Made in Hong Kong seeks to reframe the city’s role in the modern history of US foreign policy and globalization by focusing on a group of “mobile, pragmatic, and adaptive” Chinese elites author Peter E Hamilton calls kuashang, or “straddling merchants”. An academic study of families whose profitable relationships straddled the US, colonial Hong Kong and China, the book provides another perspective on how this small, crowded city’s economy grew so strong so fast in the decades before the handover.
Can corporate history be art? This question can only be asked if one is not familiar with the fascinating long-term project by the Chinese artist Xiaowen Zhu. Anyone who has experienced Oriental Silk will answer this question with a clear “yes.”
Enter the Wu-Tang. Return to the 36 Chambers. People listening to these albums by the Wu-Tang Clan and its members likely never knew about Sophia Chang: a Korean-Canadian woman who worked with members like RZA, ODB and Method Man. Q-Tip of A Tribe Called Quest called Sophia Chang “an integral part of the golden era of hip-hop”.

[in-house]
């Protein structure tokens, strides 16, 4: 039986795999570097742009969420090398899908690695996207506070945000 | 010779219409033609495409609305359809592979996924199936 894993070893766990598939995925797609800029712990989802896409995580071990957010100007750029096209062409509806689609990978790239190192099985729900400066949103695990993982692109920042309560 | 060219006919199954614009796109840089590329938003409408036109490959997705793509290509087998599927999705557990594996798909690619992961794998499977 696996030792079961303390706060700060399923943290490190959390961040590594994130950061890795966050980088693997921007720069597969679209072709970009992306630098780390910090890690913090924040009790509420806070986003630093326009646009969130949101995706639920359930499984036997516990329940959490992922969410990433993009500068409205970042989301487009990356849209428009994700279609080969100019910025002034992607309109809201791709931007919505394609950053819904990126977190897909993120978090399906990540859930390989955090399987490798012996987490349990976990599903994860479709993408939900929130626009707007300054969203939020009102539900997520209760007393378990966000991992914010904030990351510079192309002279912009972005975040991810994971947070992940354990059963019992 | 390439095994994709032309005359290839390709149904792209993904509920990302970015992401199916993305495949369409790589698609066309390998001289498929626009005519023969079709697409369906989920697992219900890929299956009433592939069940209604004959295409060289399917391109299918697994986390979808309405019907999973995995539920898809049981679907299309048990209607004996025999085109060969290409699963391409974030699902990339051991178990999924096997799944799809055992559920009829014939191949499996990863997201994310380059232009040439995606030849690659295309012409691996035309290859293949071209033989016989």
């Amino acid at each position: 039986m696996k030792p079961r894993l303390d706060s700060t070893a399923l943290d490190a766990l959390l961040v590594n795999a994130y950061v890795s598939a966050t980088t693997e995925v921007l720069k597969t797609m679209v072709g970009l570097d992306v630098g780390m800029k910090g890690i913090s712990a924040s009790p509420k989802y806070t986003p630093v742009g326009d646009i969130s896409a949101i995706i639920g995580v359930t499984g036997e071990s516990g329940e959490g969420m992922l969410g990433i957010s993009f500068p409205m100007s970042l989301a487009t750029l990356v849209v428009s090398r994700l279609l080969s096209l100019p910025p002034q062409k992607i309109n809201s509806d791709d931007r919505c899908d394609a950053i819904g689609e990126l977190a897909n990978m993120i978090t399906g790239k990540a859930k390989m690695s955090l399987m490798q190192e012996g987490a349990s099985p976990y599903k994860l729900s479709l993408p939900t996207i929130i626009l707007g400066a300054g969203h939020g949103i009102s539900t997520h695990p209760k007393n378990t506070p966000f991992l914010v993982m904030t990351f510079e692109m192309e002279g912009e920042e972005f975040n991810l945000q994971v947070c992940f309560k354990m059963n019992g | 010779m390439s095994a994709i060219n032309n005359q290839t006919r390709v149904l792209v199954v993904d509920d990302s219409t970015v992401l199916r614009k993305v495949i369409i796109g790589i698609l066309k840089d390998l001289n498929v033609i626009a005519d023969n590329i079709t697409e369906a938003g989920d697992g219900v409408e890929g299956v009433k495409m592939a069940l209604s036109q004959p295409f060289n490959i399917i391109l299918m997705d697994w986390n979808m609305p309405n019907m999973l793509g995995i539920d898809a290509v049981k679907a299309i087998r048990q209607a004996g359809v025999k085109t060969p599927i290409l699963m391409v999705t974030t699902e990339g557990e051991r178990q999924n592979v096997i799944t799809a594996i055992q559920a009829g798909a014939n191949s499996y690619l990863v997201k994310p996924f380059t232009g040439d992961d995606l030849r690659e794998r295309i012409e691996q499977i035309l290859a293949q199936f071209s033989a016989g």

If there were an award for the best book title, Blockchain Chicken Farm would surely be in running for 2020. Xiaowei Wang leads off this collection of connected essays about technology and society with a story about how the blockchain has been deployed in China’s rural organic chicken farms to provide untamperable provenance for China’s upscale consumers.
Andrew B Liu’s Tea War comes with a promising title and an equally promising concept. What better window into macro-economic evolution of east and south Asia than the development of iconic beverage of the region, “the most consumed beverage around the world today” aside from water? And war it was, between the centuries-old Chinese and nascent Indian exports of a quintessentially Asian commodity.
Ten years ago, a spate of suicides at Foxconn’s factories in Shenzhen thrust the company into global headlines. These workers, part of a million-strong workforce, were involved in making Apple’s iPhone, the world’s premier status symbol smartphone. While the suicides are now mainly in the past, the issues raised in Dying for an iPhone remain pertinent to China’s labor situation and global manufacturing generally.
Chinese often claim a special relationship, sometimes verging on kinship, with Jews. The origins and reasons remain unclear but it may be at least in part due to two Jewish families—the Sassoons and their rivals, the Kadoories—both of whom played lasting roles in the development of two of China’s most modern cities: Shanghai and its rival, Hong Kong.